An important fact of the social Conscience film is its ability to react and display a social problem that is relevant to the current era it was produced in. One of the earliest films to display these characteristics was Wild Boys of the Road 1933 pre-Code Depression-era American film telling the story of several teens forced into becoming hobos. The film was directed by William Wellman. Frank Capra made his reputation by developing his signature blend of social problem film and screwball comedy. He would develop, repeat and refine this blend in films like Mr. Deeds Goes to Town, Meet John Doe, and Mr. Smith Goes to Washington.

However we will also be looking at modern and contemporary cinema so expect to see films by Ken Loach, with his particular brand of British socialist realism shown best in films like Poor Cow (1967) ,Kes (1969), Raining Stones (1993) and Land and Freedom (1995). Also the great Polish humanist director Krzysztof Kieslowski with his "cinema of moral anxiety" movement. No one who has seen it can forget his A Short Film About Killing (1988) deploring capital punishment. Also let’s give a mention to Giuliano Montaldo’s film Sacco and Vanzetti 1971 about two men pitted against an elaborate miscarriage of justice.

August 9th  2019 10.30am

Three British Character Actors Robert Newton, Harry Andrews and Denholm Elliott

Robert Newton

Robert Newton was one of the great character actors -- and great characters -- of the British cinema, best remembered today for playing Long John Silver in Treasure Island (1950) and its sequel for Walt Disney in the 1950s. His portrayal of Long John Silver and of Blackbeard, the Pirate (1952) created a persona that was so indelible that his vocal intonations created the paradigm for scores of people who want to "Talk Like a Pirate." The performance overshadows Newton's legacy, which is based on many first-rate performances in such movies as This Happy Breed (1944), Odd Man Out (1947) and Oliver Twist (1948), where his Bill Sykes is truly chilling. Oliver Reed, who played Sykes in the Oscar-winning movie musical Oliver! (1968) was influenced by Newton.

Harry Andrews

Harry Andrews had the sort of massive granite face and square jaw that would stamp that career, but he set himself apart with brilliant stage and screen work. His big screen debut came the next year in a character part which would accent his career-from ancient to modern-the disciplined military man in The Red Beret (1953). From there the roles came his way - three or four per year - well into 1979. The military roles were always masterly done, whether a roughed out sergeant or a more dignified officer. Though his most famous noncom may be Sergeant Major Tom Pugh alongside John Mills in J. Lee Thompson's classic adventure Ice Cold in Alex (1958), his achievement as Sergeant Major Bert Wilson, the near psychotic martinet, opposite Sean Connery and Ian Bannen, in The Hill (1965) was an over-the-top tour de force. Andrews was also excellent with a tongue-in-cheek style for comedic roles, as in the send up, The Ruling Class (1972), he excelled against type as a flamboyant homosexual in the black comedy Entertaining Mr Sloane (1970).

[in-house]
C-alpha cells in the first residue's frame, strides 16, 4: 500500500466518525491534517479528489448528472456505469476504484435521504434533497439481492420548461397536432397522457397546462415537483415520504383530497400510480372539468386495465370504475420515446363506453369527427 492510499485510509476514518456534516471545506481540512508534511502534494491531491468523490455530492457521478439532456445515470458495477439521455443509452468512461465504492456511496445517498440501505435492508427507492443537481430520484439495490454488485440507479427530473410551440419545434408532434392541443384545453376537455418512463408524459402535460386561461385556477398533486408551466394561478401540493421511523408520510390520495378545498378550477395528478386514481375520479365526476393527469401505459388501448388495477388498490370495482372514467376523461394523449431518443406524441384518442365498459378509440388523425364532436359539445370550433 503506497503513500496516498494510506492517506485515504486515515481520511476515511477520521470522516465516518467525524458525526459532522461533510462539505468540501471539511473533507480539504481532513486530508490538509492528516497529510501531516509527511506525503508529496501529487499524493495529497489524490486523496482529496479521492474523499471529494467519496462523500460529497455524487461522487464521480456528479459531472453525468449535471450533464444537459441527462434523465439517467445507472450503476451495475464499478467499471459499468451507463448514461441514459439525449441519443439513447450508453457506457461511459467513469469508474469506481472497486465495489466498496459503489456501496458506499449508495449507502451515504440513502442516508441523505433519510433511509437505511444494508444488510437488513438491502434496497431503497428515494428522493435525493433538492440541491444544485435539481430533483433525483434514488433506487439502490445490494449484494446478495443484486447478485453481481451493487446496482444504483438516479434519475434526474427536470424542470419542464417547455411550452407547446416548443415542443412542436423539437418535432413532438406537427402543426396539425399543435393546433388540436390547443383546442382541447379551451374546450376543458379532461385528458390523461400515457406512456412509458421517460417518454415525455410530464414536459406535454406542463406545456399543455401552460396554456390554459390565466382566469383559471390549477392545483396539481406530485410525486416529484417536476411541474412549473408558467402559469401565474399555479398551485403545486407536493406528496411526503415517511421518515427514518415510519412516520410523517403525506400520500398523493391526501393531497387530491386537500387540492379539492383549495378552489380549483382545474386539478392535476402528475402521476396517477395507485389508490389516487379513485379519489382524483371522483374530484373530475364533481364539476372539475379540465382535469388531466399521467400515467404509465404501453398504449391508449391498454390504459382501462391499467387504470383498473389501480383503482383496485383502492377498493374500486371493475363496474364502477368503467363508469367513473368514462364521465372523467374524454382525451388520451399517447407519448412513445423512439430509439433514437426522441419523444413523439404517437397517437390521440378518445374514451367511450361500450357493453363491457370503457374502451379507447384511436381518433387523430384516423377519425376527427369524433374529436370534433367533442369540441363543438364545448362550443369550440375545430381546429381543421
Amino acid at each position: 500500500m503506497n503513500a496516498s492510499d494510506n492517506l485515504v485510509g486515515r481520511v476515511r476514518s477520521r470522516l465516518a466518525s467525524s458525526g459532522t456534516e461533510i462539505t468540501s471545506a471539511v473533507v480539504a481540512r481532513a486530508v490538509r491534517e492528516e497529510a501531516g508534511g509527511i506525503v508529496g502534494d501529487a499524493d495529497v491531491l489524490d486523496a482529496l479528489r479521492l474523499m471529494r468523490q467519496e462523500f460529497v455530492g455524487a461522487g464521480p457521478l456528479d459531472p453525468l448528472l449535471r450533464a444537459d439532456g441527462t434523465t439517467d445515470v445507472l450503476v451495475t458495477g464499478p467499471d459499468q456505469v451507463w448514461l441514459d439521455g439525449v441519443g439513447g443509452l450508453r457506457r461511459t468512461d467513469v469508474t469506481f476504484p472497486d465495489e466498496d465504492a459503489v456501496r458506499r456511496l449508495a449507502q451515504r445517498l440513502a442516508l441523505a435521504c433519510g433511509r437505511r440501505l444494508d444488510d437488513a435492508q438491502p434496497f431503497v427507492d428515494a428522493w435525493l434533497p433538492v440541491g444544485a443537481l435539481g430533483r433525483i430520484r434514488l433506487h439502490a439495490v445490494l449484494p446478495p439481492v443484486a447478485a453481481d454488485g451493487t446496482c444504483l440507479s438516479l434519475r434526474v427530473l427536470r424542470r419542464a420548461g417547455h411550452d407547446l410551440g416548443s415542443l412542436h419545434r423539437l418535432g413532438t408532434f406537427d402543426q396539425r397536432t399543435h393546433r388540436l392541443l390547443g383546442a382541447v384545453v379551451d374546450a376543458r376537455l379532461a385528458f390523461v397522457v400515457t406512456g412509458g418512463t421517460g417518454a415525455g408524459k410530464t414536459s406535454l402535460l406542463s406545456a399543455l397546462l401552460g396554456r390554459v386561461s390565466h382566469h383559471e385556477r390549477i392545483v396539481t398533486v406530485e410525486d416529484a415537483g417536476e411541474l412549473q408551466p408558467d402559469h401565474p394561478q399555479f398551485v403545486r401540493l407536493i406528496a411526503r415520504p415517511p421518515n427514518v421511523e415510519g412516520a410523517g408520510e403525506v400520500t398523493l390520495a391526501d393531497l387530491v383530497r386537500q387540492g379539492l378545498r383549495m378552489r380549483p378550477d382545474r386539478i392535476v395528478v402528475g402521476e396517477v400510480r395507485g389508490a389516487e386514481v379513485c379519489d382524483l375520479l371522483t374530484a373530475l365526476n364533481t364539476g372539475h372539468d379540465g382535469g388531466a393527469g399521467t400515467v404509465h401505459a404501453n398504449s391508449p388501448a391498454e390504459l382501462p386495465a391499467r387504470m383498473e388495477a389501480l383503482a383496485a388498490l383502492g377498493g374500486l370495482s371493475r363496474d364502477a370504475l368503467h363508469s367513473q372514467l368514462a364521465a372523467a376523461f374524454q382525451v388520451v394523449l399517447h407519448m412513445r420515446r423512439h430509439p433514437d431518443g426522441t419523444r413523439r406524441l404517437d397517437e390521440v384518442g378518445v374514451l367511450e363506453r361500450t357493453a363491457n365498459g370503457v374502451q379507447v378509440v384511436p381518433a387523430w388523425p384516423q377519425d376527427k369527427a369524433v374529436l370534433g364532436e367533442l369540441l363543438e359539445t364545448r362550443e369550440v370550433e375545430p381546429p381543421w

Denholm Elliott

Much-loved character actor who specialised in playing slightly sleazy/slightly eccentric and often flawed upper middle class English gentlemen. His career spanned nearly 40 years, becoming a well-known face both in Britain and in the States.

Elliott earned critical acclaim in his later career. He was nominated for the Academy Award for Best Supporting Actor for his performance in A Room with a View and won the BAFTA Award for Best Actor in a Supporting Role in three consecutive years in the 1980s, becoming the only actor ever to have achieved this. The American film critic Roger Ebert described him as "the most dependable of all British character actors."The New York Times called him "a star among supporting players" and "an accomplished scene-stealer".

On his death in 1987 the playwright Dennis Potter, said of him: "He was a complicated, sensitive, and slightly disturbing actor. Not only was he a very accomplished actor, he was a dry, witty, and slightly menacing individual. As a man, I always found him very open, very straightforward and very much to the point."